Nihil Obstat and Imprimatur, 1941


SON, cast thy heart firmly on the Lord, and fear not human judgment, whensoever thy conscience gives testimony of thy piety and innocence.

It is a good and blessed thing to suffer in such a manner; neither will this be grievous to a humble heart, nor to one that confideth in God more than in one's self.

Many say many things, and therefore little credit must be given to them.

Neither is it possible to satisfy all. Though Paul endeavored to please all in the Lord, and became all to all, yet he made little account of being judged by man's day.

2. He labored abundantly for the edification and salvation of others, as much as lay in him and as much as he could; but he could not prevent being sometimes judged and despised by others.

Therefore he committed all to God, Who knoweth all, and defended himself by patience and humility against the tongues of those that spoke unjustly, as well as those who devised vain and lying deceits, and who, according to caprice, made accusation of whatever they wished.

However, he answered them sometimes, lest his silence might give occasion of scandal to the weak.

3. Who art thou, that thou shouldst be afraid of a mortal man? Today he is, and tomorrow he is no more seen.

Fear God, and thou shalt not be afraid of the terrors of man.

What can anyone do against thee by words or injuries?

He rather hurts himself than thee; nor will he be able, whoever he be, to escape the judgment of God.

Have God before thine eyes and do not contend with querulous words.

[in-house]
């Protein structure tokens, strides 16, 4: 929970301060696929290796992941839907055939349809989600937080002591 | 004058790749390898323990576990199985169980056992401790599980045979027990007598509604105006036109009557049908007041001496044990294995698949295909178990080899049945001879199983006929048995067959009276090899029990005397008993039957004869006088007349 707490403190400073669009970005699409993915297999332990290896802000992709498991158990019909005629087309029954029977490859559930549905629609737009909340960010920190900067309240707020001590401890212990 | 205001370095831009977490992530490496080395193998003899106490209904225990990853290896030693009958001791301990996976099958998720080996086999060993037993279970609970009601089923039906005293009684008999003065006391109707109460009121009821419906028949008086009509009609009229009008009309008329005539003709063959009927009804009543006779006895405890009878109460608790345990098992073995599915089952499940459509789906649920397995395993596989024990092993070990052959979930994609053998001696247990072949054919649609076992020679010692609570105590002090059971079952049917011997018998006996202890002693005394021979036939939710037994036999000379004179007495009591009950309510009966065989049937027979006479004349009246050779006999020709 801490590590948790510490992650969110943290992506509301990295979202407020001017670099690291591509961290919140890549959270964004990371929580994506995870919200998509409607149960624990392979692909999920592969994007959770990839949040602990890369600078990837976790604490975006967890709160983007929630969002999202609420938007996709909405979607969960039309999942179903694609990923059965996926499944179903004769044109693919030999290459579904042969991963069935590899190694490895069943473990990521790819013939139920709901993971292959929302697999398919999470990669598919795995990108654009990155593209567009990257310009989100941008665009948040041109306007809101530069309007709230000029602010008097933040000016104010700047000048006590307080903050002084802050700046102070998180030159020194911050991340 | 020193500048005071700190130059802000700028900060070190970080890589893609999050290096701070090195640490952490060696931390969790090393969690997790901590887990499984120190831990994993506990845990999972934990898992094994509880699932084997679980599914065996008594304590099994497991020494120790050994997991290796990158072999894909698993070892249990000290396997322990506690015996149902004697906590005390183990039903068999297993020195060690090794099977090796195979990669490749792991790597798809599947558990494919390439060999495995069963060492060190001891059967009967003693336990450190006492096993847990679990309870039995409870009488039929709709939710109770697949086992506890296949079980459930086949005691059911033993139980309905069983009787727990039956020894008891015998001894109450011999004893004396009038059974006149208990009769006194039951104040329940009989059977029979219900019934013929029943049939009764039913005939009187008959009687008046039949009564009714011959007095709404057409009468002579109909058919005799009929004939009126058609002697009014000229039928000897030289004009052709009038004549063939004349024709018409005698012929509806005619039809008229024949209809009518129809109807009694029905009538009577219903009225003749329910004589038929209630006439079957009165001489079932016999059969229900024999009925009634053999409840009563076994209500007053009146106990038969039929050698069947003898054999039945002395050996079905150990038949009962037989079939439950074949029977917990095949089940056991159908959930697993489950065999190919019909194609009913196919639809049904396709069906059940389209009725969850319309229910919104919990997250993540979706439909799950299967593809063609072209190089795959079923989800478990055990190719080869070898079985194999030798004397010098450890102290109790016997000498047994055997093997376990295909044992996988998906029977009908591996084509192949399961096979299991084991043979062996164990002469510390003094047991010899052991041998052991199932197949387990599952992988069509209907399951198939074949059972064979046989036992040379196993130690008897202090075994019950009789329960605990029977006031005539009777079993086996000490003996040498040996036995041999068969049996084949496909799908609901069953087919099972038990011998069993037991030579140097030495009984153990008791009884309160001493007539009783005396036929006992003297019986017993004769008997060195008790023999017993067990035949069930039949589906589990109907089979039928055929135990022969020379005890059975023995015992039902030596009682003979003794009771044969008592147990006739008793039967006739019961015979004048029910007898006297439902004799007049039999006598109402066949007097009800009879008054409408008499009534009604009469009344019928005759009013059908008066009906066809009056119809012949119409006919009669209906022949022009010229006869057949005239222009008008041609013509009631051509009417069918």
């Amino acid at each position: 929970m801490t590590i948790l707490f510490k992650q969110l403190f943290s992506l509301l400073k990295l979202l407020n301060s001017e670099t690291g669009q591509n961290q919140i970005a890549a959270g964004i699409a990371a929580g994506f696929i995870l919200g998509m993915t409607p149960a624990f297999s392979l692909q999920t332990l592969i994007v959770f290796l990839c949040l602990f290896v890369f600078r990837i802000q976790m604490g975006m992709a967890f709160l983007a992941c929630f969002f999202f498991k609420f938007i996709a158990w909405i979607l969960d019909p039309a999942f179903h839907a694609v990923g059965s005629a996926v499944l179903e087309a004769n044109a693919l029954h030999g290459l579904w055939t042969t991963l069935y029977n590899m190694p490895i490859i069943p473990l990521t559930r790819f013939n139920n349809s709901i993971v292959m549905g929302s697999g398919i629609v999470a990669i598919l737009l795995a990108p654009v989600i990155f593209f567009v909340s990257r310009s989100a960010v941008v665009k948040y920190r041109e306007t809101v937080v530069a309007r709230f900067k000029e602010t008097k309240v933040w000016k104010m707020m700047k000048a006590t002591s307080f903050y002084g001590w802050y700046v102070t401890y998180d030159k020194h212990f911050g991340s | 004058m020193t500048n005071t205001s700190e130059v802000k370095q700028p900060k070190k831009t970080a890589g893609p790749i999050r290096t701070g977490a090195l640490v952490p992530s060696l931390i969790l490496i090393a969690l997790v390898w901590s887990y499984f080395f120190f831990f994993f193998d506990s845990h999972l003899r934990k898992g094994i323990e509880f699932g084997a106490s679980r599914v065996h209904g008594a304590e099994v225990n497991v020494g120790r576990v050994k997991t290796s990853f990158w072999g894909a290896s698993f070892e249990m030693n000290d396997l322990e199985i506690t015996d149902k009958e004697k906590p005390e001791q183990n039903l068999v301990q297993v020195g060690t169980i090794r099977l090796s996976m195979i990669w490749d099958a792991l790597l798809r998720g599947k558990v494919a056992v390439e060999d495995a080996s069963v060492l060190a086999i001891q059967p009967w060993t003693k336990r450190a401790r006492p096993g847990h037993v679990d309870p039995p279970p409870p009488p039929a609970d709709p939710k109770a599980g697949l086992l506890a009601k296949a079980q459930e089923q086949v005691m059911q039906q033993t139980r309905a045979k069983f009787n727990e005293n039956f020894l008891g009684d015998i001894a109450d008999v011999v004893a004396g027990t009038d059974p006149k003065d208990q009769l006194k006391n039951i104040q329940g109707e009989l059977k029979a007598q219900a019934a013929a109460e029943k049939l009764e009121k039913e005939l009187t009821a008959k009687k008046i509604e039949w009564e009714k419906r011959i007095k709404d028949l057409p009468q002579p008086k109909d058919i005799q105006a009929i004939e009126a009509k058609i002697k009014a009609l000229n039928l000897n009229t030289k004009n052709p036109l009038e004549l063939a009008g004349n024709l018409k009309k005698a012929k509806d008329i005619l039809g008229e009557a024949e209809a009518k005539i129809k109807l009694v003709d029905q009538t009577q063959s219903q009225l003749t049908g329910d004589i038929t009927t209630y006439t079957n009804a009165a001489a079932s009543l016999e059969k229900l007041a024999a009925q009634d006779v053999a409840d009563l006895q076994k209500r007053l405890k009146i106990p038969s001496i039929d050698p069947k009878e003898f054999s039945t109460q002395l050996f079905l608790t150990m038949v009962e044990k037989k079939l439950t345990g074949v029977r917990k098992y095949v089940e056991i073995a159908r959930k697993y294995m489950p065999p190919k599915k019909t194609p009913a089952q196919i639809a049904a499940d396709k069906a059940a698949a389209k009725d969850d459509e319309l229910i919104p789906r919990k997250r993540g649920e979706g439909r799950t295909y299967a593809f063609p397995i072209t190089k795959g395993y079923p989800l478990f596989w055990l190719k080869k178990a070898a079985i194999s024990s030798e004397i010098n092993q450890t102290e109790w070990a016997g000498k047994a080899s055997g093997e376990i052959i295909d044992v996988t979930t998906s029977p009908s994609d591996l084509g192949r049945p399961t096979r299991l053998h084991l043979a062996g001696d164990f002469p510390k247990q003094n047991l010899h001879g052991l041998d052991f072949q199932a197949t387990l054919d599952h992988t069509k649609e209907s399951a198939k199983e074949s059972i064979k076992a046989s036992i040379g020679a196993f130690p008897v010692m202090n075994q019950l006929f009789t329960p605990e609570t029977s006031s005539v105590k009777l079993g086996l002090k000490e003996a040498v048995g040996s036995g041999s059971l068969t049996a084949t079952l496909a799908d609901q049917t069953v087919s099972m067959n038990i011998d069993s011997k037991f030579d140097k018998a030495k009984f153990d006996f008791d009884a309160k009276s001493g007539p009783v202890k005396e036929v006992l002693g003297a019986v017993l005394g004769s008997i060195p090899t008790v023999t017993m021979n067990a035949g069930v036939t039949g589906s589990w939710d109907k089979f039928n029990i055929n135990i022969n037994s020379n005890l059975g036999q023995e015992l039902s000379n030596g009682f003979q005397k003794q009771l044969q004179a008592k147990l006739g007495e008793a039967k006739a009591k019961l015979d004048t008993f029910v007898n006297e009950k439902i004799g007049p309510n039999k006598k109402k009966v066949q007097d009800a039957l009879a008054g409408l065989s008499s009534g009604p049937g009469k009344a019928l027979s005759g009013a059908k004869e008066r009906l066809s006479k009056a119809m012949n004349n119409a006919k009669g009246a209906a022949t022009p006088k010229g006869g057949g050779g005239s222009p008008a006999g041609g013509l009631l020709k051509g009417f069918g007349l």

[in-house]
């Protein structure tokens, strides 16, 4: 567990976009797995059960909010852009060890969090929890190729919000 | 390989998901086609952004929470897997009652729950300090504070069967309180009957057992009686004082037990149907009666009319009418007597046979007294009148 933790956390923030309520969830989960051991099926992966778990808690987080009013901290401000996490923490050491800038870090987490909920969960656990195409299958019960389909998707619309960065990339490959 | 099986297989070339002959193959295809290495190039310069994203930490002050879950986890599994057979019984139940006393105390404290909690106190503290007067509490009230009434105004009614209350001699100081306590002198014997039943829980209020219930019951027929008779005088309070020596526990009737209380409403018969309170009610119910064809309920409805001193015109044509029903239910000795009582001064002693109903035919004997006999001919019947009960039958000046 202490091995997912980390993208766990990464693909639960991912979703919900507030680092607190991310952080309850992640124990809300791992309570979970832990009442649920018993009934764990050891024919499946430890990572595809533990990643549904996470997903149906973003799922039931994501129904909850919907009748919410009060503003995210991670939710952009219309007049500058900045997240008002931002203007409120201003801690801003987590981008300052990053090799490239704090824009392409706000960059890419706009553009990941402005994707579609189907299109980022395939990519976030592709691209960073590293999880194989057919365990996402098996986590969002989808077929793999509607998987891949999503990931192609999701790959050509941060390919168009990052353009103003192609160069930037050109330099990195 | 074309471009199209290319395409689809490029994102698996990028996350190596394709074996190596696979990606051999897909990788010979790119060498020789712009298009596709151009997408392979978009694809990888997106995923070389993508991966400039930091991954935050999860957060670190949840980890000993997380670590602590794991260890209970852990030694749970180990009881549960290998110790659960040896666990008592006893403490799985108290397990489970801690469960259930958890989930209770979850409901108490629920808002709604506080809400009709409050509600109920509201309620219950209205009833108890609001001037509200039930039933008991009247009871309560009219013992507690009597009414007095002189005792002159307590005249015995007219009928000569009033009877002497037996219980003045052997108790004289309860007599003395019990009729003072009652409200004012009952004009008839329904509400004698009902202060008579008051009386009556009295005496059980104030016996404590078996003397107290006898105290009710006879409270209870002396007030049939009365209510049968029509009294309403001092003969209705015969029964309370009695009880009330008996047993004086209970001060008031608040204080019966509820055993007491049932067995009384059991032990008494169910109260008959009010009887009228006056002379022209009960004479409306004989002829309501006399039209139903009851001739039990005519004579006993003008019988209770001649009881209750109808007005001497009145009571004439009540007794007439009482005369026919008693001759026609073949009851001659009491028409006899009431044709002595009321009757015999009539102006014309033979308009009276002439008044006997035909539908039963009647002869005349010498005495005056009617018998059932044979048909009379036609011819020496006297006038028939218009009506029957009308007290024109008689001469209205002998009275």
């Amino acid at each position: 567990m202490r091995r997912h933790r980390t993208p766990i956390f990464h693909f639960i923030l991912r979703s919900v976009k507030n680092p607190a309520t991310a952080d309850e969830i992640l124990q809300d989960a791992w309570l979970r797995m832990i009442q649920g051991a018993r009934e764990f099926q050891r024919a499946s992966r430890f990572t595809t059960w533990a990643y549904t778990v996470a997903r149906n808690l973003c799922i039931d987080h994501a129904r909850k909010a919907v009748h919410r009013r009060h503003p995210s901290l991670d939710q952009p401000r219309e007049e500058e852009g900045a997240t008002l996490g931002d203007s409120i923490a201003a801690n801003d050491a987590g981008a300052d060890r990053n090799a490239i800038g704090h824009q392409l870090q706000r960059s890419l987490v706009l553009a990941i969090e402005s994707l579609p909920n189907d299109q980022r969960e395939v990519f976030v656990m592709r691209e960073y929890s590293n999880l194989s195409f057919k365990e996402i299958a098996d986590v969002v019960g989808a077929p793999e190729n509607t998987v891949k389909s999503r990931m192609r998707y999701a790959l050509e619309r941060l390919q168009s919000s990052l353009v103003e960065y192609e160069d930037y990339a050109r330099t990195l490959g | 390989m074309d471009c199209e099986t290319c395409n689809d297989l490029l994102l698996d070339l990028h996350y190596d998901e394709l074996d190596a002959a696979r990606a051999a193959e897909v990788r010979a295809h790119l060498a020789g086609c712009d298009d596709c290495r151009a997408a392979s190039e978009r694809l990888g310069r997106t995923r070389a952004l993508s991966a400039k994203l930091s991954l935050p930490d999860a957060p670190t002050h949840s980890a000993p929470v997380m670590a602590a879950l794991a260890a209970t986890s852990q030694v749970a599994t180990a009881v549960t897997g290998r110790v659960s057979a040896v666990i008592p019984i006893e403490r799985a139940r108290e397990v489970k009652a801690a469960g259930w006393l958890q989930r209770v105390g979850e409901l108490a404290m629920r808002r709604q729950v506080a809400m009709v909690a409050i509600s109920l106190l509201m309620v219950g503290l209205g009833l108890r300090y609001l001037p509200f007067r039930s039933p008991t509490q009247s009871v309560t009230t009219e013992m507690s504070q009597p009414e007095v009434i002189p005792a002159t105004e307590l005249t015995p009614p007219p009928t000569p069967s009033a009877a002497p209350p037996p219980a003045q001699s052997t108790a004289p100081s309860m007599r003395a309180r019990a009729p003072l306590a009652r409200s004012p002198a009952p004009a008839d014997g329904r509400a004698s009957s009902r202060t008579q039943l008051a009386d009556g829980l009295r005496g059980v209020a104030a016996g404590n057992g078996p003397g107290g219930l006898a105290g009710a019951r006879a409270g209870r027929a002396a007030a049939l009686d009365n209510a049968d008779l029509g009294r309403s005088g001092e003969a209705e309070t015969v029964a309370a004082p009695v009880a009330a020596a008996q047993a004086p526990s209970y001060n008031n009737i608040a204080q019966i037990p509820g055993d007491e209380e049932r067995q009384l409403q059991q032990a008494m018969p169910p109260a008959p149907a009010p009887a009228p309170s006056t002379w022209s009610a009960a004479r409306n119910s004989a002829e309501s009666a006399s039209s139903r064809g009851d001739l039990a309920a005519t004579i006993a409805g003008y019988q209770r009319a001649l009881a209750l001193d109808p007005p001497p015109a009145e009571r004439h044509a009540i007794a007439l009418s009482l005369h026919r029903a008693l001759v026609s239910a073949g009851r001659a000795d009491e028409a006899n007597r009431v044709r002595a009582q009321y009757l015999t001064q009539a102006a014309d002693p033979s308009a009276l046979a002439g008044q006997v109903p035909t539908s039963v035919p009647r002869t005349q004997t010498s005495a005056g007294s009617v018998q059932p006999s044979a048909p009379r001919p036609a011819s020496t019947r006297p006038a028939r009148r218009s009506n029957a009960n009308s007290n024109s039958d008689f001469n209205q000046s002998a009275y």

So that if at present thou seem to be overcome, and to suffer a confusion which thou hast not deserved, do not repine at this, and do not lessen thy crown by impatience, but rather look up to Me in Heaven, Who am powerful to deliver thee from all confusion and injury, and to render to every one according to his works.


A CHRISTIAN, when assailed by the shafts of calumny, should, in reality, regard these trials from a favorable point of view, because they subject him to the happy necessity of flying to God, and of appealing to Him as the secret witness of his conscience. Although we are fully convinced that, in reality, the esteem or contempt of men, their good or bad opinion respecting us, can neither make us more happy nor more miserable, yet do we strive to obtain their approbation. Why do we not rather endeavor to establish ourselves in the favor of God, Who will decide our eternal doom?


O LORD, Who didst sacrifice Thy life by a cruel and disgraceful death, and didst give Thy Heart to perpetual sorrow and bitterness for my sake, can I refuse to sacrifice to Thee the sensibilities of my heart, when troubled on account of the remarks and disadvantageous judgments of others concerning me? Grant, O Divine Jesus, that at the sight of the outrages Thou didst endure for me, my heart may reproach itself for suffering so little, and that so unwillingly, for Thee. And, since the wounds which are inflicted upon the reputation of our neighbor fall always, either in this life or in the next, upon him who does the injury, for Thy glory, and not for mine, deliver my enemies from their blindness, forgive their malice, and inflame them with the fire of Thy charity. Amen.

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